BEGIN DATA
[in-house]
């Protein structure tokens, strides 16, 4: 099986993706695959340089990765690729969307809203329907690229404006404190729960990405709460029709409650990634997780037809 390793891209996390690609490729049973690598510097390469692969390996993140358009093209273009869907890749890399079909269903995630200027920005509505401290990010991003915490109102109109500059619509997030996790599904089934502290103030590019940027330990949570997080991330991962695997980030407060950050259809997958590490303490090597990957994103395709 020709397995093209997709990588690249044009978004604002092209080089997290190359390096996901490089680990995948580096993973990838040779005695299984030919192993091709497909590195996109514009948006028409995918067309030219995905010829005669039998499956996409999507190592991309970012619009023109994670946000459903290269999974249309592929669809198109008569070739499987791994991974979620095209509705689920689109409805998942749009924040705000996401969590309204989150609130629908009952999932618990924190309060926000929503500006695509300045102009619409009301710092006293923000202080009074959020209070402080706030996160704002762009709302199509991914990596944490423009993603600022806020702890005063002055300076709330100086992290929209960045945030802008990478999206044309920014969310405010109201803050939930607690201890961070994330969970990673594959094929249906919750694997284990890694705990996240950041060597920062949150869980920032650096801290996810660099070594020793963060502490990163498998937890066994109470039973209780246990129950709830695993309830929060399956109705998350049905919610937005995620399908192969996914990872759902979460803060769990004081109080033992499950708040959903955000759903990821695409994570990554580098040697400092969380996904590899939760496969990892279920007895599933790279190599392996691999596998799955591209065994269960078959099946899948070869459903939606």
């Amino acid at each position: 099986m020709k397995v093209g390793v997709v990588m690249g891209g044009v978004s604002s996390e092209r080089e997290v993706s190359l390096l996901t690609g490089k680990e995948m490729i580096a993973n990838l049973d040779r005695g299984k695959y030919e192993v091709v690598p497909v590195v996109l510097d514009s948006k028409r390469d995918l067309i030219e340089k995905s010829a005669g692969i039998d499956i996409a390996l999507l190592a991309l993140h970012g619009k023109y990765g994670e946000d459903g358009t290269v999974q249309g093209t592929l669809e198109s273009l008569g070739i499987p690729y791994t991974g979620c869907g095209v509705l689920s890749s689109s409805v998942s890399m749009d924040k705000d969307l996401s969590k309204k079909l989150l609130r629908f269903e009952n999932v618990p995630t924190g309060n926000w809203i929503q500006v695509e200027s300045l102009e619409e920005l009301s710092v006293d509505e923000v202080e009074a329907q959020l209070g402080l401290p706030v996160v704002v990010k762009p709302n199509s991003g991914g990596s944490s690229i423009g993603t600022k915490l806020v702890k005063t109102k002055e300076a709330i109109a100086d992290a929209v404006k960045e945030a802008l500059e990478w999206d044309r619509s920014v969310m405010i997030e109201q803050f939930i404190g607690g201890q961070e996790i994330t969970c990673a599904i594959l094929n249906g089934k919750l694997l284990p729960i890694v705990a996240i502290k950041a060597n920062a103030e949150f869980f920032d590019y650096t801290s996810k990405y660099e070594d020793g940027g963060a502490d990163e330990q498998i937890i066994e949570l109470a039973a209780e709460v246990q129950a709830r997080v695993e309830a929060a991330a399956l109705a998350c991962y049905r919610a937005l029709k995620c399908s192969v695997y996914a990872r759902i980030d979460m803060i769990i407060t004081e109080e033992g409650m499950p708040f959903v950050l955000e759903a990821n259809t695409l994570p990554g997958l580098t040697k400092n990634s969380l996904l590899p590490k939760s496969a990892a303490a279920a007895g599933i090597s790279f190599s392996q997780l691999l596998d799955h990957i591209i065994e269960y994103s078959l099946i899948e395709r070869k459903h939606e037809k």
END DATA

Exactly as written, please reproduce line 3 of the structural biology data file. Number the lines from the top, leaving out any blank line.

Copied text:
């Amino acid at each position: 099986m020709k397995v093209g390793v997709v990588m690249g891209g044009v978004s604002s996390e092209r080089e997290v993706s190359l390096l996901t690609g490089k680990e995948m490729i580096a993973n990838l049973d040779r005695g299984k695959y030919e192993v091709v690598p497909v590195v996109l510097d514009s948006k028409r390469d995918l067309i030219e340089k995905s010829a005669g692969i039998d499956i996409a390996l999507l190592a991309l993140h970012g619009k023109y990765g994670e946000d459903g358009t290269v999974q249309g093209t592929l669809e198109s273009l008569g070739i499987p690729y791994t991974g979620c869907g095209v509705l689920s890749s689109s409805v998942s890399m749009d924040k705000d969307l996401s969590k309204k079909l989150l609130r629908f269903e009952n999932v618990p995630t924190g309060n926000w809203i929503q500006v695509e200027s300045l102009e619409e920005l009301s710092v006293d509505e923000v202080e009074a329907q959020l209070g402080l401290p706030v996160v704002v990010k762009p709302n199509s991003g991914g990596s944490s690229i423009g993603t600022k915490l806020v702890k005063t109102k002055e300076a709330i109109a100086d992290a929209v404006k960045e945030a802008l500059e990478w999206d044309r619509s920014v969310m405010i997030e109201q803050f939930i404190g607690g201890q961070e996790i994330t969970c990673a599904i594959l094929n249906g089934k919750l694997l284990p729960i890694v705990a996240i502290k950041a060597n920062a103030e949150f869980f920032d590019y650096t801290s996810k990405y660099e070594d020793g940027g963060a502490d990163e330990q498998i937890i066994e949570l109470a039973a209780e709460v246990q129950a709830r997080v695993e309830a929060a991330a399956l109705a998350c991962y049905r919610a937005l029709k995620c399908s192969v695997y996914a990872r759902i980030d979460m803060i769990i407060t004081e109080e033992g409650m499950p708040f959903v950050l955000e759903a990821n259809t695409l994570p990554g997958l580098t040697k400092n990634s969380l996904l590899p590490k939760s496969a990892a303490a279920a007895g599933i090597s790279f190599s392996q997780l691999l596998d799955h990957i591209i065994e269960y994103s078959l099946i899948e395709r070869k459903h939606e037809k």